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Sean's Top 6 National Park Albums

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Sean’s Top 6 National Park Albums

I enjoy music.  I also enjoy visiting national parks.  Sometimes, these two most enjoyable activities overlap.  Certain albums take on a life of their own in certain parks, so I have decided to include a visual of what I see when I hear these albums along with my favorite track.  Here are my top 6 (arbitrary number) national park albums:


6.  Talk Talk- Laughing Stock

Here are beauties to behold.  “Laughing Stock” is an album that has flown under the radar for pretty much all of its existence, but you would have to wonder how much Talk Talk care.  The album itself is incredibly dreamy and natural, rarely commanding your attention as anything more than a beautiful soundtrack to beautiful scenery.  It really does deserve to be higher on my list, but it is difficult to play without wanting to just fall asleep to it.  It is great for a late afternoon drive following a heavy hike, as long as your driver can stay awake.  My Track: New Grass

Visualize this:


5. Sigur Rós- Með suð í eyrum við spilum endalaust

Simply put, Sigur Rós makes some of the most beautiful music that I have ever heard.  This comes as no surprise given the band’s attachment to Iceland, one of the most beautiful countries that I have ever seen filmed or photographed.  This album holds special significance for me because of one particular moment while driving back from a long day of hiking the Lakes Trail in Sequoia National Park: listening to Ara Batur, a song that builds and builds to a beautiful, succinct crescendo, we came over a hill through the beautiful Sequoia forests and the light of the late afternoon sun came shining through the trees at the exact moment of the climax in beauty of both the auditory and visual senses when the song reached it’s glorious peak.  Needless to say, we all looked at each other as though something otherworldly had occurred.  My Track: Festival

Visualize this:


4. Woody Guthrie- My Dusty Road

This land is your land, this land is my land.  It makes me sad to know that Woody Guthrie is not very well known by our generation.  This man is a legend, one of the pioneers of the folk that has become such a constant in American music.  Without Woody Guthrie, we may have had no Bob Dylan.  His recordings are often songs mixed with rants about dust bowl blues, depression-era stories, and riding the rails.  When listening to him in a National Park, you get a sense that the land around you echoes those who have come before you.  My Track: This Land Is Your Land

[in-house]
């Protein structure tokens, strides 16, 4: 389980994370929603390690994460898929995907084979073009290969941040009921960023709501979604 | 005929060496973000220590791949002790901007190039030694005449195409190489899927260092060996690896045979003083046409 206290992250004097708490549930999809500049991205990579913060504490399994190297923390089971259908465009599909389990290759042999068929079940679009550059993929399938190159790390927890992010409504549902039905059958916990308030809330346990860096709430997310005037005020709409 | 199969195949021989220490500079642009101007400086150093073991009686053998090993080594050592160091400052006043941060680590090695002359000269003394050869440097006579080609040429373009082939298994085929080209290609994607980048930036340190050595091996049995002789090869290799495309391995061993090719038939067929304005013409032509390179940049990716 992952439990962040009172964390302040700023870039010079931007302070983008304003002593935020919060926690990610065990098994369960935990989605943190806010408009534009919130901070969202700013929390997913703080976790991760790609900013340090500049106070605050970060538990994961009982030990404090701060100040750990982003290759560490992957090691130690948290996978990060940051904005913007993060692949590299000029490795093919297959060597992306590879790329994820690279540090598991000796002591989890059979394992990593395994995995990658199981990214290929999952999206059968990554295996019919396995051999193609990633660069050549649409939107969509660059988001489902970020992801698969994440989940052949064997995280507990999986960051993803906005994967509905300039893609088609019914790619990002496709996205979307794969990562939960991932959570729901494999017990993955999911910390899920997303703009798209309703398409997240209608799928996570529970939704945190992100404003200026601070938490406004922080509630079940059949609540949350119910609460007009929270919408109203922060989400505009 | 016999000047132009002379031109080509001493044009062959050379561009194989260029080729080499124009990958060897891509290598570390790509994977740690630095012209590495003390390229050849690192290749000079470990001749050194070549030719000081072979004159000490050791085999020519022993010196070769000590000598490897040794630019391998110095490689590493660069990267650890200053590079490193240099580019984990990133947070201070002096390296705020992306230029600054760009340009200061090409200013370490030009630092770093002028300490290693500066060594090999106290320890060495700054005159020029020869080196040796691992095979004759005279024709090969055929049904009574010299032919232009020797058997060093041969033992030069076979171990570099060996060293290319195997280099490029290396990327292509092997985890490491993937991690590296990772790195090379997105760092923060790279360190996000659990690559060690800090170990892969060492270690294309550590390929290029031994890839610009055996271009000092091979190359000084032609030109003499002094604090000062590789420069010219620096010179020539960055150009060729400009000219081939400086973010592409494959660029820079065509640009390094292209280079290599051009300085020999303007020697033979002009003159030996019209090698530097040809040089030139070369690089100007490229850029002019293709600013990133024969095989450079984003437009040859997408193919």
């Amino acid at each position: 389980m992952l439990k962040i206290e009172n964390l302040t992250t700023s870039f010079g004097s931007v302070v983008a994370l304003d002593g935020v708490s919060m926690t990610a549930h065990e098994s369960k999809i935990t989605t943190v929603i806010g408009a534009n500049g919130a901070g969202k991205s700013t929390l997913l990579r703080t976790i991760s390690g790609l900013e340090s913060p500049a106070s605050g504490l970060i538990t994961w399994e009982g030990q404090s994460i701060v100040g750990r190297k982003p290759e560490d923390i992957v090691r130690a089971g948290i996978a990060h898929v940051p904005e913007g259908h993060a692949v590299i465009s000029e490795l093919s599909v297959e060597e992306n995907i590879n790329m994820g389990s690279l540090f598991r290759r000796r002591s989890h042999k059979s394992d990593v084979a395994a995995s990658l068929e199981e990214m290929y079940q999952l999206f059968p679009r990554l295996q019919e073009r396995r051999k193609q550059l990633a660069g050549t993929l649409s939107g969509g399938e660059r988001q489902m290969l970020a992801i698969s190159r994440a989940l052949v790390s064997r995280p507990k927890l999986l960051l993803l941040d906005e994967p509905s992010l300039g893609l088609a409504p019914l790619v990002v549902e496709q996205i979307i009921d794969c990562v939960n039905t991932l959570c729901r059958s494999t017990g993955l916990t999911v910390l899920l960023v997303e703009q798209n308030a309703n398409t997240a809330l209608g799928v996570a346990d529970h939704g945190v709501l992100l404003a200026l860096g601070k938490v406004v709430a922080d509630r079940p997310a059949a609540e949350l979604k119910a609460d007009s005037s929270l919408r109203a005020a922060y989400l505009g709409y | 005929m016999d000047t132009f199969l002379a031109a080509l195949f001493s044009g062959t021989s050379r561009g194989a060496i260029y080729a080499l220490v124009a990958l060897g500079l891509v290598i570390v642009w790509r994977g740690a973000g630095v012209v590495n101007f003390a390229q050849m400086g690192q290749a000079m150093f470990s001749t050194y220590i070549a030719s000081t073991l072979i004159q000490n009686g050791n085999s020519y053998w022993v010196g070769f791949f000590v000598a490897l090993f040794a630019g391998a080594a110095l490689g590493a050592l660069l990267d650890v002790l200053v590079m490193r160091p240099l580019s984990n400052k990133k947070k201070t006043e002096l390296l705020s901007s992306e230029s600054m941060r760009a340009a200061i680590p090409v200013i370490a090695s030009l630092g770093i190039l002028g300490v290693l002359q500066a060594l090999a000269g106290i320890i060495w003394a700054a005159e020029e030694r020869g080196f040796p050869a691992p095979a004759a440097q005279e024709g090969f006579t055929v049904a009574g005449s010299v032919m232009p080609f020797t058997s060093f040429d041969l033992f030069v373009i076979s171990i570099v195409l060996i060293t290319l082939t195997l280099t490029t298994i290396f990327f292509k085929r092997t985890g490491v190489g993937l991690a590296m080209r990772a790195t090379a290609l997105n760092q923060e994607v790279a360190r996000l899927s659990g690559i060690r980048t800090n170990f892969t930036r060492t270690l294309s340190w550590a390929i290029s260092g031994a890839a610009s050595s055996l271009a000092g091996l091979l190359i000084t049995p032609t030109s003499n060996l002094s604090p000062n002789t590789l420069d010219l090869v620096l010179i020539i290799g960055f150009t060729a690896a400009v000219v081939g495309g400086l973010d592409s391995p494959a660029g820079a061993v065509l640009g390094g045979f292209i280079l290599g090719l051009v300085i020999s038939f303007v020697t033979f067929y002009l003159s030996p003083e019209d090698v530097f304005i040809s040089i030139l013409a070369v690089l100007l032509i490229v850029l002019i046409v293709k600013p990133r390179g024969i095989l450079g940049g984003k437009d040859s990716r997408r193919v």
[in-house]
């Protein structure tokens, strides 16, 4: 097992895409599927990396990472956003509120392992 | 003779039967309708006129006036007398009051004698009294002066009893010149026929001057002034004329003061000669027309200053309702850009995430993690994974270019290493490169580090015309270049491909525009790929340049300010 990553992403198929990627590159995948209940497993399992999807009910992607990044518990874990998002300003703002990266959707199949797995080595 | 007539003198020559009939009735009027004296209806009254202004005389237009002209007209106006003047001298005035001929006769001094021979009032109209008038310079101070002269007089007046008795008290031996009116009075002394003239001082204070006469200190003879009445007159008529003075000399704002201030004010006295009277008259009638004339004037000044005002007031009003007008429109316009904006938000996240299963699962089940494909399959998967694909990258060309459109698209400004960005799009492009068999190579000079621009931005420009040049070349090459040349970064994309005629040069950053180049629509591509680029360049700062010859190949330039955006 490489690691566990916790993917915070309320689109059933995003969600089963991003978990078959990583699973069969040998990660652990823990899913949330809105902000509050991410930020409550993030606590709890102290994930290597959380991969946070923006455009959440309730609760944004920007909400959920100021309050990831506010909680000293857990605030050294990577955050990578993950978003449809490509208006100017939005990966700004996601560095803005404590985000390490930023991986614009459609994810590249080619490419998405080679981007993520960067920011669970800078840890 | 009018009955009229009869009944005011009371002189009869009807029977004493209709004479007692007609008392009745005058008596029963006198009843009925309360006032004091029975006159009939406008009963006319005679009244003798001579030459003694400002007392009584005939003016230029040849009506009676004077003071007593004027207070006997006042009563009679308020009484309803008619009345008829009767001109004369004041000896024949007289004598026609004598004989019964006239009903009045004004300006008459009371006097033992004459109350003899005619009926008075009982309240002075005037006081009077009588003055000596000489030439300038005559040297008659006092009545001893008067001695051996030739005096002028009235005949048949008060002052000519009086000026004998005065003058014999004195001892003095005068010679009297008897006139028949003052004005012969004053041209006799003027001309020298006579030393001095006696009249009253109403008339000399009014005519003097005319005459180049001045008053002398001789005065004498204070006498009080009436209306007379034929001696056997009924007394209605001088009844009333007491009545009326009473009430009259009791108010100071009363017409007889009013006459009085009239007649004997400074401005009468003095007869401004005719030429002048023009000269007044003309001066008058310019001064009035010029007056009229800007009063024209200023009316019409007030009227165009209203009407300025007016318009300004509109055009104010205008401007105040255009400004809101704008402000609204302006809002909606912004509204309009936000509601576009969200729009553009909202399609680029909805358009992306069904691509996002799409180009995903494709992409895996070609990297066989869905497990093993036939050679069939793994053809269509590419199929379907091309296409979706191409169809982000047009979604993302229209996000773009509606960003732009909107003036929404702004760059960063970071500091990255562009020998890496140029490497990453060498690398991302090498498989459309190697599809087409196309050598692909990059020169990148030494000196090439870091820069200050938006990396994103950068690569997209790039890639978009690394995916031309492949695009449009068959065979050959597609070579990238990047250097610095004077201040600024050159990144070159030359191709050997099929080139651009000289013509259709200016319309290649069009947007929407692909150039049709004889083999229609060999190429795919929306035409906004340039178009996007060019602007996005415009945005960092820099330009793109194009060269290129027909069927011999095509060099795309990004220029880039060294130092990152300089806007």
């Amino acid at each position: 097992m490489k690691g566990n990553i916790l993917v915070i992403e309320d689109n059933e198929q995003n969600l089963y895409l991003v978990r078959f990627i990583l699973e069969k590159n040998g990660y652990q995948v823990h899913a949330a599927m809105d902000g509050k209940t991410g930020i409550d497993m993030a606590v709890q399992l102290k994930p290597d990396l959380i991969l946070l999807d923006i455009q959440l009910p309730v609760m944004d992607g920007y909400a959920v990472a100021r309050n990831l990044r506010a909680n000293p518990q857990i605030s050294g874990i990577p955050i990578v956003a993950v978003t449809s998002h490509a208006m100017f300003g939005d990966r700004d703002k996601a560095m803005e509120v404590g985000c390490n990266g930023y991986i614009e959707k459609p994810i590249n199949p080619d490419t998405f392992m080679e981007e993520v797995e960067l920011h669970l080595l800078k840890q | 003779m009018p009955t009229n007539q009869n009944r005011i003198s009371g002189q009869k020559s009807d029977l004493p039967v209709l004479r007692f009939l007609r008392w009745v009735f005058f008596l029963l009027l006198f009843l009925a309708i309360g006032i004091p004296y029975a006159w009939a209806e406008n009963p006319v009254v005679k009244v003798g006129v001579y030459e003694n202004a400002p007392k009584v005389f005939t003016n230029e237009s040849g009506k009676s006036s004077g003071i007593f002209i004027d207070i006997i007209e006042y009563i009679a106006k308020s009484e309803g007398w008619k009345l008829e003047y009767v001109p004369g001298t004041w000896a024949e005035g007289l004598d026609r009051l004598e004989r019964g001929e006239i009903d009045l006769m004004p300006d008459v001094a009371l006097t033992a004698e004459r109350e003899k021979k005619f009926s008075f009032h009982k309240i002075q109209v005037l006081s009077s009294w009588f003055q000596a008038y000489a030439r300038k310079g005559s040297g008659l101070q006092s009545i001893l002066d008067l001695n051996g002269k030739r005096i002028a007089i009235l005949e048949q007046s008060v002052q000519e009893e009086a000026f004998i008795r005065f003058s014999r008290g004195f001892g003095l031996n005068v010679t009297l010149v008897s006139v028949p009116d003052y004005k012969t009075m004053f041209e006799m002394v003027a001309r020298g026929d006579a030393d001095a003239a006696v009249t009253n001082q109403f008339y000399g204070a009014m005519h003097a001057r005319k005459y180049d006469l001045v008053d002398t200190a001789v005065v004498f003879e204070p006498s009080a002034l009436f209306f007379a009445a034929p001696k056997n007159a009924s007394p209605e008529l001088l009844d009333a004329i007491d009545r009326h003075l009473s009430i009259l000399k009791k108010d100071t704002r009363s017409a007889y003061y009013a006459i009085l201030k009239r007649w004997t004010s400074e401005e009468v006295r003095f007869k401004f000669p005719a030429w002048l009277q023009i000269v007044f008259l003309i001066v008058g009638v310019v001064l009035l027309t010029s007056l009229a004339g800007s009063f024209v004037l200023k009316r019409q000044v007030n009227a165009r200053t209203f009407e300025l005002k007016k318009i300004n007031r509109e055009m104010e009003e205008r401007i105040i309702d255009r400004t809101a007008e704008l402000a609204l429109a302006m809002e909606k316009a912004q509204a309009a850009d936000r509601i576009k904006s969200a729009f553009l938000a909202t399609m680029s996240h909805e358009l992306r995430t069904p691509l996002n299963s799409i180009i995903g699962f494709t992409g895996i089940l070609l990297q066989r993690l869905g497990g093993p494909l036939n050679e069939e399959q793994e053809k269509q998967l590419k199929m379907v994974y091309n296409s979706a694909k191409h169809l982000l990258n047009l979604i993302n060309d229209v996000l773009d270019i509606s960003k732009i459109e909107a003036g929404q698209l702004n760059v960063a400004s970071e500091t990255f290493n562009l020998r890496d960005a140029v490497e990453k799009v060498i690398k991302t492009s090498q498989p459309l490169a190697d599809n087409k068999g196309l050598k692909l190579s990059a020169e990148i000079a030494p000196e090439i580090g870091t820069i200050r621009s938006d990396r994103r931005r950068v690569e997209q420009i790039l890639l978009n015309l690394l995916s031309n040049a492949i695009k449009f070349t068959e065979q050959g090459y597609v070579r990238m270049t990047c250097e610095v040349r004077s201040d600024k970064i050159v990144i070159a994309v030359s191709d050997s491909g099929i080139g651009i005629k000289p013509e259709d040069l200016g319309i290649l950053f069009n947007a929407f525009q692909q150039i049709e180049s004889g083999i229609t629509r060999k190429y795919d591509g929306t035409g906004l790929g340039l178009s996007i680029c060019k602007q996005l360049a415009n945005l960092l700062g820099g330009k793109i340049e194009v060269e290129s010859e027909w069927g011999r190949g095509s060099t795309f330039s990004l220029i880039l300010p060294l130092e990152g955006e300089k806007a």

Visualize this:


3. Marco Beltrami- 3:10 to Yuma

I love the American Southwest.  As many of my closest friends can attest, I used to hate driving through Southern Utah on the way to Denver where I went to school.  It has now become one of my favorite places in the entire world.  Vast wastelands and beautifully crafted arches let my mind wander to a lonely, yet enticing place where there is still some sense of quietness in our busy, shrieking world.  What does all of this have to do with the soundtrack to the film 3:10 To Yuma?  Quite a bit, as I have yet to find a better soundtrack to this part of our planet.  What Marco Beltrami has created in his Oscar-nominated work is a perfect Western scene which mixes more characteristic Western themes with a subtle acoustic guitar.  I’ve yet to find anything better for a cloud-filled Southwestern day.  My track: Bible Studay.

Visualize this:


2. Django Reinhardt- The Indispensable Django Reinhardt

There is a strange connection in my mind between Django Reinhardt and Woody Guthrie.  They are not particularly similar in most ways, but somehow both of their brand of music takes me to the same place; a relaxed, peaceful place where I can focus less on the music and more on who and what is around me.  The only reason that Django Reinhardt’s gypsy jazz is higher on the list than Woody Guthrie’s folk is that it makes for a better social piece.  It hearkens back to a time when Americans were still learning what these parks were and what they would become.  This is classic background music and just what is needed after a long day of hiking. My track: Beyond the Sea (La Mer)

Visualize this:


1. Sigur Rós- Takk

As I said earlier, Sigur Rós makes incredibly beautiful music.  Their 2005 album Takk is, in my mind, not only their best (at least at this point as they are still making music), but also their closest to nature.  The album rises like a mountain and falls as though in a valley, at times reaching high points of near ecstasy and at others dropping down into the deepest and most solemn places of sound.  At one point while in Sequoia National Park, I was sitting on the giant monolith known as Moro Rock, overlooking a massive valley and looking up towards snow-capped peaks when I decided to lay down and turn on Takk.  What followed is still a memory that seems more like a dream.  The beauty around me was transformed by the incredible soundtrack playing in my ears.  Birds were diving down and between the rocks before rising back up to great heights.  Lizards were at play upon the rock face itself.  The mountains became more massive and the valleys far deeper.  It was beyond beautiful; it felt perfect.  If I had one album to take with me anywhere, this would be it.  My track: Glósóli

Visualize this:

Honorable Mentions:

Woven Hand – Mosaic: An incredible night album.

Turisas – Battle Metal: Exactly what it sounds like.

Band Of Horses – Everything All The Time: A great album if for nothing more than “The Funeral”.

Beck – Sea Change: Listen to this album in the afternoon. You will enjoy it.

Bruce Springsteen – The Ghost of Tom Joad: The Boss tells stories about America. Give it a listen.